Corporate Social Responsibility -- THE WIETA

This article is a huge sigh of relief. You never hear about these better practices in the news, in fact society is usually only informed of the sweat shops and slave drivers that force young children to work long hours and who treat their employees like dirt. The fact that there is an organization that is willing to stand up and put a stop to the injustice deserves applause and recognition. The WIETA, the Wine Industry Ethical Association, is taking a giant leap forward for third world countries who produce wine, particularly Africa.

One can only hope that more people will begin to put this organization's values and beliefs to action and eliminate the unfair/unethical treatment of workers in third-world countries. I think my favorite part about WIETA's standards and rules is that no child under the age of 15 will be forced to work and the children who are able to work choose to do so, and that the industry they work for can not interfere with the child's school schedule. I particularly encourage this rule, because so many children in third-world countries are having to leave school at such a young age and end up not only losing their education but also miss out on their ability to see the world in a different light and take hold of new opportunities that an academic education could provide them.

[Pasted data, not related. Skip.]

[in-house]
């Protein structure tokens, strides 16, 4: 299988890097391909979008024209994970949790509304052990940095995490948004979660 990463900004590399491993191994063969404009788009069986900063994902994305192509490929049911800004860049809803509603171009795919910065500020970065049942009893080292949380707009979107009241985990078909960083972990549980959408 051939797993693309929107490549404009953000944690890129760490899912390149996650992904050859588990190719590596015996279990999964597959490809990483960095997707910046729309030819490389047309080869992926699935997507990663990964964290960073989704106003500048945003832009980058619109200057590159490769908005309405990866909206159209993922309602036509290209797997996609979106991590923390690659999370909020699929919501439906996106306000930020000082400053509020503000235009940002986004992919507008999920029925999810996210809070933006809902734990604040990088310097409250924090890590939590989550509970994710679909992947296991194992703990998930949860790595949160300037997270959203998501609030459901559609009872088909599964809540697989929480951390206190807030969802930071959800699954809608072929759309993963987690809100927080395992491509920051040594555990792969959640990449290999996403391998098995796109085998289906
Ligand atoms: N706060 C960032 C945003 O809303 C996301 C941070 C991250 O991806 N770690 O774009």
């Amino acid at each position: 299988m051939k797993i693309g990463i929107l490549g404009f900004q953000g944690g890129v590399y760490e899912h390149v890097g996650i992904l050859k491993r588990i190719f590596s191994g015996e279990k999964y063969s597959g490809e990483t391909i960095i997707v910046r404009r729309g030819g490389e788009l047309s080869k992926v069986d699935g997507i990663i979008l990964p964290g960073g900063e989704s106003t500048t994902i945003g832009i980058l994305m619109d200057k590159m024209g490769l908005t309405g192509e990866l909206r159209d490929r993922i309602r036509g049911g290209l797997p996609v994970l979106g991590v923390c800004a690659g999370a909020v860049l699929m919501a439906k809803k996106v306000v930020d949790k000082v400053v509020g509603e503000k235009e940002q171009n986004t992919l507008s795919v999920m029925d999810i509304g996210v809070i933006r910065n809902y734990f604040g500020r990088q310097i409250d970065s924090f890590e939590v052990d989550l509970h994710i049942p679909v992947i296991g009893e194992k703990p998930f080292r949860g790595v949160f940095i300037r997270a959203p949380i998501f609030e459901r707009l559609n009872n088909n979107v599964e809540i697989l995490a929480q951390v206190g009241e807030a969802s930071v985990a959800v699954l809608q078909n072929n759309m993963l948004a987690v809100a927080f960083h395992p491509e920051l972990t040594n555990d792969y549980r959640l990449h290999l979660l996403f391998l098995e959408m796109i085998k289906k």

Friday, November 2, 2007

The Ethics Behind the A.D.A Choices

First I want to say that this was a tough article to read; I mean where do you really draw the line when you are deciding what is the best way to raise money for a charity that is trying to fight one of America's worst diseases? I firmly believe that raising money for a good cause is always beneficial, however, I do agree that there should be limitations.

I don't think it would have been a wise decision for the A.D.A to sign a sponsorship with Burger King and I was relieved when I saw that it turned the fast-food restaurant down. However, I don't see a problem with a company who is a producer of both high-calorie and low-calorie foods. Let's think about it logically, how many organizations do we really know that don't produce both kinds of foods? There are of course the organic foods, but that is still an up and coming change and not many people have adapted to it. But look at company's like Kellogg, they make excellent healthy food, but not all of it is healthy. For example, they make pop-tarts one of the most high in calorie, fats and sweets breakfast items there is.